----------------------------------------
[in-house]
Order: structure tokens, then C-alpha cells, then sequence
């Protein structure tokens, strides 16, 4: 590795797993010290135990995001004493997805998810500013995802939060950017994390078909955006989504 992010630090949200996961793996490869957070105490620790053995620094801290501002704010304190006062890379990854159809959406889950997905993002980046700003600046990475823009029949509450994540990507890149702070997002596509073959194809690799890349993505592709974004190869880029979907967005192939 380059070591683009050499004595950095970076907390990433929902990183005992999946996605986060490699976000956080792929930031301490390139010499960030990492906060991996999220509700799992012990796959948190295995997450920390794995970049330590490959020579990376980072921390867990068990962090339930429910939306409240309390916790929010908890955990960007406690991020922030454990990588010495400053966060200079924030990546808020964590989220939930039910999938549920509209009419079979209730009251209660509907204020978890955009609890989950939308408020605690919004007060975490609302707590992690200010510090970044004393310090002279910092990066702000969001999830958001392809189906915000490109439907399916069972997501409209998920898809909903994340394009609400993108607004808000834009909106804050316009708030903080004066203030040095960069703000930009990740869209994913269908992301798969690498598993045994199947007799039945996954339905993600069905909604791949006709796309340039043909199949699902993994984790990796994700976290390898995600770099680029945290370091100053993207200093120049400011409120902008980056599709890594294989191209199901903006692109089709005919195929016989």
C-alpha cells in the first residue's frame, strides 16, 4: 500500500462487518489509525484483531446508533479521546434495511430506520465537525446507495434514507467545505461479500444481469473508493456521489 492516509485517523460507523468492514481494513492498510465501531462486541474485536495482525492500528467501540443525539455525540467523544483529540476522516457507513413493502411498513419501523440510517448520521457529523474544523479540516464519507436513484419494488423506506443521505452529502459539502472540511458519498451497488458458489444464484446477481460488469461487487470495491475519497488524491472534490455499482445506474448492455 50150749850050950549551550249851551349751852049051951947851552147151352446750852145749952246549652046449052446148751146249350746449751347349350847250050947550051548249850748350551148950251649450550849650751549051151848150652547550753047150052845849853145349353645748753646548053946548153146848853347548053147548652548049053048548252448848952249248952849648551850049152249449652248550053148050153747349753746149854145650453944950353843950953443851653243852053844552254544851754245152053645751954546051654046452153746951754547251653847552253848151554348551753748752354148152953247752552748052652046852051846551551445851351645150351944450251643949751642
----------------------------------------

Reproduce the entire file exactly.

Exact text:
[in-house]
Order: structure tokens, then C-alpha cells, then sequence
């Protein structure tokens, strides 16, 4: 590795797993010290135990995001004493997805998810500013995802939060950017994390078909955006989504 992010630090949200996961793996490869957070105490620790053995620094801290501002704010304190006062890379990854159809959406889950997905993002980046700003600046990475823009029949509450994540990507890149702070997002596509073959194809690799890349993505592709974004190869880029979907967005192939 380059070591683009050499004595950095970076907390990433929902990183005992999946996605986060490699976000956080792929930031301490390139010499960030990492906060991996999220509700799992012990796959948190295995997450920390794995970049330590490959020579990376980072921390867990068990962090339930429910939306409240309390916790929010908890955990960007406690991020922030454990990588010495400053966060200079924030990546808020964590989220939930039910999938549920509209009419079979209730009251209660509907204020978890955009609890989950939308408020605690919004007060975490609302707590992690200010510090970044004393310090002279910092990066702000969001999830958001392809189906915000490109439907399916069972997501409209998920898809909903994340394009609400993108607004808000834009909106804050316009708030903080004066203030040095960069703000930009990740869209994913269908992301798969690498598993045994199947007799039945996954339905993600069905909604791949006709796309340039043909199949699902993994984790990796994700976290390898995600770099680029945290370091100053993207200093120049400011409120902008980056599709890594294989191209199901903006692109089709005919195929016989």
C-alpha cells in the first residue's frame, strides 16, 4: 500500500462487518489509525484483531446508533479521546434495511430506520465537525446507495434514507467545505461479500444481469473508493456521489 492516509485517523460507523468492514481494513492498510465501531462486541474485536495482525492500528467501540443525539455525540467523544483529540476522516457507513413493502411498513419501523440510517448520521457529523474544523479540516464519507436513484419494488423506506443521505452529502459539502472540511458519498451497488458458489444464484446477481460488469461487487470495491475519497488524491472534490455499482445506474448492455 50150749850050950549551550249851551349751852049051951947851552147151352446750852145749952246549652046449052446148751146249350746449751347349350847250050947550051548249850748350551148950251649450550849650751549051151848150652547550753047150052845849853145349353645748753646548053946548153146848853347548053147548652548049053048548252448848952249248952849648551850049152249449652248550053148050153747349753746149854145650453944950353843950953443851653243852053844552254544851754245152053645751954546051654046452153746951754547251653847552253848151554348551753748752354148152953247752552748052652046852051846551551445851351645150351944450251643949751642